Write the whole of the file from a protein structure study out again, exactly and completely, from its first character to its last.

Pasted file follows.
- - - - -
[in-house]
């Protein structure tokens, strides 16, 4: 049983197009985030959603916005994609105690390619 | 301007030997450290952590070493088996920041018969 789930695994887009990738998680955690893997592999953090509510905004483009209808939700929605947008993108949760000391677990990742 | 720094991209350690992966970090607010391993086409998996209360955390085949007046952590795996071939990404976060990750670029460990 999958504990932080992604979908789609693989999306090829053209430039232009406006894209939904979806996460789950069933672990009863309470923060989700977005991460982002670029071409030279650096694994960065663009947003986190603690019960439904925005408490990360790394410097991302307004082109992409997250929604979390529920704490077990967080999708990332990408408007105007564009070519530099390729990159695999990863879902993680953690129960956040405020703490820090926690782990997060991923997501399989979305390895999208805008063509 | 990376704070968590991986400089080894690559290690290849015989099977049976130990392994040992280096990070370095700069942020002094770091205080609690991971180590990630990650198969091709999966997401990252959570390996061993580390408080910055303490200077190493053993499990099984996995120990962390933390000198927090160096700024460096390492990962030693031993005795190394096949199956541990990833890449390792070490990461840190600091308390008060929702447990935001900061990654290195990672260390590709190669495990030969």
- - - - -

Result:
[in-house]
């Protein structure tokens, strides 16, 4: 049983197009985030959603916005994609105690390619 | 301007030997450290952590070493088996920041018969 789930695994887009990738998680955690893997592999953090509510905004483009209808939700929605947008993108949760000391677990990742 | 720094991209350690992966970090607010391993086409998996209360955390085949007046952590795996071939990404976060990750670029460990 999958504990932080992604979908789609693989999306090829053209430039232009406006894209939904979806996460789950069933672990009863309470923060989700977005991460982002670029071409030279650096694994960065663009947003986190603690019960439904925005408490990360790394410097991302307004082109992409997250929604979390529920704490077990967080999708990332990408408007105007564009070519530099390729990159695999990863879902993680953690129960956040405020703490820090926690782990997060991923997501399989979305390895999208805008063509 | 990376704070968590991986400089080894690559290690290849015989099977049976130990392994040992280096990070370095700069942020002094770091205080609690991971180590990630990650198969091709999966997401990252959570390996061993580390408080910055303490200077190493053993499990099984996995120990962390933390000198927090160096700024460096390492990962030693031993005795190394096949199956541990990833890449390792070490990461840190600091308390008060929702447990935001900061990654290195990672260390590709190669495990030969």